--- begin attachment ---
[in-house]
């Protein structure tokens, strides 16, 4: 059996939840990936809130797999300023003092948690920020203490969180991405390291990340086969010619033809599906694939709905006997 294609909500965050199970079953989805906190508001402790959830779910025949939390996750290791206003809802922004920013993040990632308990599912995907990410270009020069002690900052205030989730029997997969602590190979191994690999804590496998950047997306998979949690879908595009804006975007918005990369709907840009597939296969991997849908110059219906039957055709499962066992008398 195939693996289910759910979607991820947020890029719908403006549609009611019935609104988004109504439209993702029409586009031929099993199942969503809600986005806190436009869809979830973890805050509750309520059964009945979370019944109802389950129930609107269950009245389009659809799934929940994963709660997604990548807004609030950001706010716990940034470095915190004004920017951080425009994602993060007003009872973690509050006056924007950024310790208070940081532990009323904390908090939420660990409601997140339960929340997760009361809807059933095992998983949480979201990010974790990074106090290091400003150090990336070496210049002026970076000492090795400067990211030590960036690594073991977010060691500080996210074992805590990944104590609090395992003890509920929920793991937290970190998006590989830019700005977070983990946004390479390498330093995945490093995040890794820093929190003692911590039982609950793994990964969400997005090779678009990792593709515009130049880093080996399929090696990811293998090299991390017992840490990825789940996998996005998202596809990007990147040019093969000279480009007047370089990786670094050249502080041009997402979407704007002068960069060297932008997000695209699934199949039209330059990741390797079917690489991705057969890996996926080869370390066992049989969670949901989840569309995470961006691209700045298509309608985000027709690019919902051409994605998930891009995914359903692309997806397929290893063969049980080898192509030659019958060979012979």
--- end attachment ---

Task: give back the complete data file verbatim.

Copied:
[in-house]
């Protein structure tokens, strides 16, 4: 059996939840990936809130797999300023003092948690920020203490969180991405390291990340086969010619033809599906694939709905006997 294609909500965050199970079953989805906190508001402790959830779910025949939390996750290791206003809802922004920013993040990632308990599912995907990410270009020069002690900052205030989730029997997969602590190979191994690999804590496998950047997306998979949690879908595009804006975007918005990369709907840009597939296969991997849908110059219906039957055709499962066992008398 195939693996289910759910979607991820947020890029719908403006549609009611019935609104988004109504439209993702029409586009031929099993199942969503809600986005806190436009869809979830973890805050509750309520059964009945979370019944109802389950129930609107269950009245389009659809799934929940994963709660997604990548807004609030950001706010716990940034470095915190004004920017951080425009994602993060007003009872973690509050006056924007950024310790208070940081532990009323904390908090939420660990409601997140339960929340997760009361809807059933095992998983949480979201990010974790990074106090290091400003150090990336070496210049002026970076000492090795400067990211030590960036690594073991977010060691500080996210074992805590990944104590609090395992003890509920929920793991937290970190998006590989830019700005977070983990946004390479390498330093995945490093995040890794820093929190003692911590039982609950793994990964969400997005090779678009990792593709515009130049880093080996399929090696990811293998090299991390017992840490990825789940996998996005998202596809990007990147040019093969000279480009007047370089990786670094050249502080041009997402979407704007002068960069060297932008997000695209699934199949039209330059990741390797079917690489991705057969890996996926080869370390066992049989969670949901989840569309995470961006691209700045298509309608985000027709690019919902051409994605998930891009995914359903692309997806397929290893063969049980080898192509030659019958060979012979």